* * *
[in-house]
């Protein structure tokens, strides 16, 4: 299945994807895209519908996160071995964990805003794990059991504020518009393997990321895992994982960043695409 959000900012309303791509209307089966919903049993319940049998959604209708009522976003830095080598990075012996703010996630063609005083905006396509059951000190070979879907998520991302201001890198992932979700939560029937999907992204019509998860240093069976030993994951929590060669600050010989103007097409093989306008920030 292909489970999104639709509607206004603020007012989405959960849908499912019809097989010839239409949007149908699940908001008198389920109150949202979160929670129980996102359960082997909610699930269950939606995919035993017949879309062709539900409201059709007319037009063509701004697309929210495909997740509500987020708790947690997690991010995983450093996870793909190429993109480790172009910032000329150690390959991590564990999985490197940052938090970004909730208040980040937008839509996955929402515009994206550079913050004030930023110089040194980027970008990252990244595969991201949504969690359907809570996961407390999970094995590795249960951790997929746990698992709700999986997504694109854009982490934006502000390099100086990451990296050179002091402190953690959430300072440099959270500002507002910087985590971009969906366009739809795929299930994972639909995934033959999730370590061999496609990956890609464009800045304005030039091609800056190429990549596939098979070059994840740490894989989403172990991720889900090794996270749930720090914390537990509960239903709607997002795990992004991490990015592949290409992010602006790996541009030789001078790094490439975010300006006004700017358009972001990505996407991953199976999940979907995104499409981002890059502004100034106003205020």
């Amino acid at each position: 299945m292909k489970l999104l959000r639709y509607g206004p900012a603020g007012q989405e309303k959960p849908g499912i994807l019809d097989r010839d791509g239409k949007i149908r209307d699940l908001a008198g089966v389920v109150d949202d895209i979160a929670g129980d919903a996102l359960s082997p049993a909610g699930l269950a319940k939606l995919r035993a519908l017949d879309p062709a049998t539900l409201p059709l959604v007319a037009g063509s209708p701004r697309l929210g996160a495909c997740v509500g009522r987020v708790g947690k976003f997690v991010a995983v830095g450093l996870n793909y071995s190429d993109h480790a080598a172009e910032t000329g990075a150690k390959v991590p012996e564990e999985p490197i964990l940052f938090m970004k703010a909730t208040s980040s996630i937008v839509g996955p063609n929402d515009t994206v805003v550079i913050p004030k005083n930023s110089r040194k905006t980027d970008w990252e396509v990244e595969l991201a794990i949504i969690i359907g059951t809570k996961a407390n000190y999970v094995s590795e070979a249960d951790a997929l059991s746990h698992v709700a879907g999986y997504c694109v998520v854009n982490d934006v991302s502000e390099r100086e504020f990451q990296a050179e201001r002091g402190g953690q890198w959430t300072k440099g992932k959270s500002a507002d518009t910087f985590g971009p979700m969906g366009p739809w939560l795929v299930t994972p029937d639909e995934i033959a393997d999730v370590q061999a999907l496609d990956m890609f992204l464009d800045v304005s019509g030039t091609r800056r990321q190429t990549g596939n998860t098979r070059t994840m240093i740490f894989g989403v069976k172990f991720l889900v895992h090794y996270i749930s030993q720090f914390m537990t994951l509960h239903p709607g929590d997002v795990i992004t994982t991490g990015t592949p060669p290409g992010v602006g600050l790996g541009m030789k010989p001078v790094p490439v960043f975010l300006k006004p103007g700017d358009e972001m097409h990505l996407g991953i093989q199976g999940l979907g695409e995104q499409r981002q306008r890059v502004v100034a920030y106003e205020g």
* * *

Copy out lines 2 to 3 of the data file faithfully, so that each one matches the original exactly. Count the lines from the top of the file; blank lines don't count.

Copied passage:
């Protein structure tokens, strides 16, 4: 299945994807895209519908996160071995964990805003794990059991504020518009393997990321895992994982960043695409 959000900012309303791509209307089966919903049993319940049998959604209708009522976003830095080598990075012996703010996630063609005083905006396509059951000190070979879907998520991302201001890198992932979700939560029937999907992204019509998860240093069976030993994951929590060669600050010989103007097409093989306008920030 292909489970999104639709509607206004603020007012989405959960849908499912019809097989010839239409949007149908699940908001008198389920109150949202979160929670129980996102359960082997909610699930269950939606995919035993017949879309062709539900409201059709007319037009063509701004697309929210495909997740509500987020708790947690997690991010995983450093996870793909190429993109480790172009910032000329150690390959991590564990999985490197940052938090970004909730208040980040937008839509996955929402515009994206550079913050004030930023110089040194980027970008990252990244595969991201949504969690359907809570996961407390999970094995590795249960951790997929746990698992709700999986997504694109854009982490934006502000390099100086990451990296050179002091402190953690959430300072440099959270500002507002910087985590971009969906366009739809795929299930994972639909995934033959999730370590061999496609990956890609464009800045304005030039091609800056190429990549596939098979070059994840740490894989989403172990991720889900090794996270749930720090914390537990509960239903709607997002795990992004991490990015592949290409992010602006790996541009030789001078790094490439975010300006006004700017358009972001990505996407991953199976999940979907995104499409981002890059502004100034106003205020």
């Amino acid at each position: 299945m292909k489970l999104l959000r639709y509607g206004p900012a603020g007012q989405e309303k959960p849908g499912i994807l019809d097989r010839d791509g239409k949007i149908r209307d699940l908001a008198g089966v389920v109150d949202d895209i979160a929670g129980d919903a996102l359960s082997p049993a909610g699930l269950a319940k939606l995919r035993a519908l017949d879309p062709a049998t539900l409201p059709l959604v007319a037009g063509s209708p701004r697309l929210g996160a495909c997740v509500g009522r987020v708790g947690k976003f997690v991010a995983v830095g450093l996870n793909y071995s190429d993109h480790a080598a172009e910032t000329g990075a150690k390959v991590p012996e564990e999985p490197i964990l940052f938090m970004k703010a909730t208040s980040s996630i937008v839509g996955p063609n929402d515009t994206v805003v550079i913050p004030k005083n930023s110089r040194k905006t980027d970008w990252e396509v990244e595969l991201a794990i949504i969690i359907g059951t809570k996961a407390n000190y999970v094995s590795e070979a249960d951790a997929l059991s746990h698992v709700a879907g999986y997504c694109v998520v854009n982490d934006v991302s502000e390099r100086e504020f990451q990296a050179e201001r002091g402190g953690q890198w959430t300072k440099g992932k959270s500002a507002d518009t910087f985590g971009p979700m969906g366009p739809w939560l795929v299930t994972p029937d639909e995934i033959a393997d999730v370590q061999a999907l496609d990956m890609f992204l464009d800045v304005s019509g030039t091609r800056r990321q190429t990549g596939n998860t098979r070059t994840m240093i740490f894989g989403v069976k172990f991720l889900v895992h090794y996270i749930s030993q720090f914390m537990t994951l509960h239903p709607g929590d997002v795990i992004t994982t991490g990015t592949p060669p290409g992010v602006g600050l790996g541009m030789k010989p001078v790094p490439v960043f975010l300006k006004p103007g700017d358009e972001m097409h990505l996407g991953i093989q199976g999940l979907g695409e995104q499409r981002q306008r890059v502004v100034a920030y106003e205020g």